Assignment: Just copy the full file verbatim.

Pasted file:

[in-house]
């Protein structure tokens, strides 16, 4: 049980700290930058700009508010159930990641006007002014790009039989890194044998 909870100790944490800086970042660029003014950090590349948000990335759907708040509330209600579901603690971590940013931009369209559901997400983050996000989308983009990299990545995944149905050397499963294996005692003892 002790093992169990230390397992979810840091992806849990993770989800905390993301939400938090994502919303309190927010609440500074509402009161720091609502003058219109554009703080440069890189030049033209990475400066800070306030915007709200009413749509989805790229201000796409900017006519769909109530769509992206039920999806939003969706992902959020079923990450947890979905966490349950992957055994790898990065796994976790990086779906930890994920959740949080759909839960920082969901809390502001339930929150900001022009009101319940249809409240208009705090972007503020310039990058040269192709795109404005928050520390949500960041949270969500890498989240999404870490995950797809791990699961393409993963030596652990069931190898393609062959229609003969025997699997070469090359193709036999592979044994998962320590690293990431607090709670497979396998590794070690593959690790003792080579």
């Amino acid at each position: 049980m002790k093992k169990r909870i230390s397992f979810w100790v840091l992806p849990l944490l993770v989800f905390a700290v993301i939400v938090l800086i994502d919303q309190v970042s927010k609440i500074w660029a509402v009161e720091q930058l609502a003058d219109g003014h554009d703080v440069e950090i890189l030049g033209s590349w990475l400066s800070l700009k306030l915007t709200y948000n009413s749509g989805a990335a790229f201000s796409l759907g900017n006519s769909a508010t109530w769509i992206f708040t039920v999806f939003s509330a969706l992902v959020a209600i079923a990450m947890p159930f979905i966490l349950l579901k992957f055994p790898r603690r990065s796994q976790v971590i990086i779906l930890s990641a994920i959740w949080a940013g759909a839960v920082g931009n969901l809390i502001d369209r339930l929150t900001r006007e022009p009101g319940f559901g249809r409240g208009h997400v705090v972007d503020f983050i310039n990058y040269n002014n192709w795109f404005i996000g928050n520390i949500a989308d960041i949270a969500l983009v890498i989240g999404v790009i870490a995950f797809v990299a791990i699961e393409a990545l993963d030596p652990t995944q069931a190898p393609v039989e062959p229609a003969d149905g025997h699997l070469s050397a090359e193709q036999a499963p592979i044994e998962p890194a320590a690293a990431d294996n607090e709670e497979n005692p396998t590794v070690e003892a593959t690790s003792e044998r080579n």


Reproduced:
[in-house]
């Protein structure tokens, strides 16, 4: 049980700290930058700009508010159930990641006007002014790009039989890194044998 909870100790944490800086970042660029003014950090590349948000990335759907708040509330209600579901603690971590940013931009369209559901997400983050996000989308983009990299990545995944149905050397499963294996005692003892 002790093992169990230390397992979810840091992806849990993770989800905390993301939400938090994502919303309190927010609440500074509402009161720091609502003058219109554009703080440069890189030049033209990475400066800070306030915007709200009413749509989805790229201000796409900017006519769909109530769509992206039920999806939003969706992902959020079923990450947890979905966490349950992957055994790898990065796994976790990086779906930890994920959740949080759909839960920082969901809390502001339930929150900001022009009101319940249809409240208009705090972007503020310039990058040269192709795109404005928050520390949500960041949270969500890498989240999404870490995950797809791990699961393409993963030596652990069931190898393609062959229609003969025997699997070469090359193709036999592979044994998962320590690293990431607090709670497979396998590794070690593959690790003792080579």
């Amino acid at each position: 049980m002790k093992k169990r909870i230390s397992f979810w100790v840091l992806p849990l944490l993770v989800f905390a700290v993301i939400v938090l800086i994502d919303q309190v970042s927010k609440i500074w660029a509402v009161e720091q930058l609502a003058d219109g003014h554009d703080v440069e950090i890189l030049g033209s590349w990475l400066s800070l700009k306030l915007t709200y948000n009413s749509g989805a990335a790229f201000s796409l759907g900017n006519s769909a508010t109530w769509i992206f708040t039920v999806f939003s509330a969706l992902v959020a209600i079923a990450m947890p159930f979905i966490l349950l579901k992957f055994p790898r603690r990065s796994q976790v971590i990086i779906l930890s990641a994920i959740w949080a940013g759909a839960v920082g931009n969901l809390i502001d369209r339930l929150t900001r006007e022009p009101g319940f559901g249809r409240g208009h997400v705090v972007d503020f983050i310039n990058y040269n002014n192709w795109f404005i996000g928050n520390i949500a989308d960041i949270a969500l983009v890498i989240g999404v790009i870490a995950f797809v990299a791990i699961e393409a990545l993963d030596p652990t995944q069931a190898p393609v039989e062959p229609a003969d149905g025997h699997l070469s050397a090359e193709q036999a499963p592979i044994e998962p890194a320590a690293a990431d294996n607090e709670e497979n005692p396998t590794v070690e003892a593959t690790s003792e044998r080579n």